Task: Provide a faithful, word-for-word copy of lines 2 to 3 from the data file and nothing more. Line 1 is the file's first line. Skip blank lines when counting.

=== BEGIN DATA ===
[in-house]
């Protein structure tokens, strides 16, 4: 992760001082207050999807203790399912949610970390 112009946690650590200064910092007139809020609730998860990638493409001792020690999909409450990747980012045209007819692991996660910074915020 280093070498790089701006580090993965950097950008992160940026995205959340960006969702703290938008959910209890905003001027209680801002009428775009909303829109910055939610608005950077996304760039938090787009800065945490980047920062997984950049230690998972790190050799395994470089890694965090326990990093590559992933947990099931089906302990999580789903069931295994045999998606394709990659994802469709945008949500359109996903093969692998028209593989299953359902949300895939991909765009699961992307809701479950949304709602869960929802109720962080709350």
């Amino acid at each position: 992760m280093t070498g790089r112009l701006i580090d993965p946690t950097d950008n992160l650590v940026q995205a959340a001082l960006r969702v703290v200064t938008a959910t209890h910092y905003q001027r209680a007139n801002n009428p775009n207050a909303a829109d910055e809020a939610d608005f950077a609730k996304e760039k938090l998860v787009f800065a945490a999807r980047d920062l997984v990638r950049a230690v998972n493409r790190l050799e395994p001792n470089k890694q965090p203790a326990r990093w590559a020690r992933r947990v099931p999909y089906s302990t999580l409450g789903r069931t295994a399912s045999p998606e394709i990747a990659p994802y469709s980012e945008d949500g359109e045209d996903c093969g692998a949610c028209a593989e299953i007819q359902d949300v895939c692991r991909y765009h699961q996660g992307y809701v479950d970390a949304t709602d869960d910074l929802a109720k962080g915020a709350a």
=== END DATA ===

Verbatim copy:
């Protein structure tokens, strides 16, 4: 992760001082207050999807203790399912949610970390 112009946690650590200064910092007139809020609730998860990638493409001792020690999909409450990747980012045209007819692991996660910074915020 280093070498790089701006580090993965950097950008992160940026995205959340960006969702703290938008959910209890905003001027209680801002009428775009909303829109910055939610608005950077996304760039938090787009800065945490980047920062997984950049230690998972790190050799395994470089890694965090326990990093590559992933947990099931089906302990999580789903069931295994045999998606394709990659994802469709945008949500359109996903093969692998028209593989299953359902949300895939991909765009699961992307809701479950949304709602869960929802109720962080709350």
């Amino acid at each position: 992760m280093t070498g790089r112009l701006i580090d993965p946690t950097d950008n992160l650590v940026q995205a959340a001082l960006r969702v703290v200064t938008a959910t209890h910092y905003q001027r209680a007139n801002n009428p775009n207050a909303a829109d910055e809020a939610d608005f950077a609730k996304e760039k938090l998860v787009f800065a945490a999807r980047d920062l997984v990638r950049a230690v998972n493409r790190l050799e395994p001792n470089k890694q965090p203790a326990r990093w590559a020690r992933r947990v099931p999909y089906s302990t999580l409450g789903r069931t295994a399912s045999p998606e394709i990747a990659p994802y469709s980012e945008d949500g359109e045209d996903c093969g692998a949610c028209a593989e299953i007819q359902d949300v895939c692991r991909y765009h699961q996660g992307y809701v479950d970390a949304t709602d869960d910074l929802a109720k962080g915020a709350a």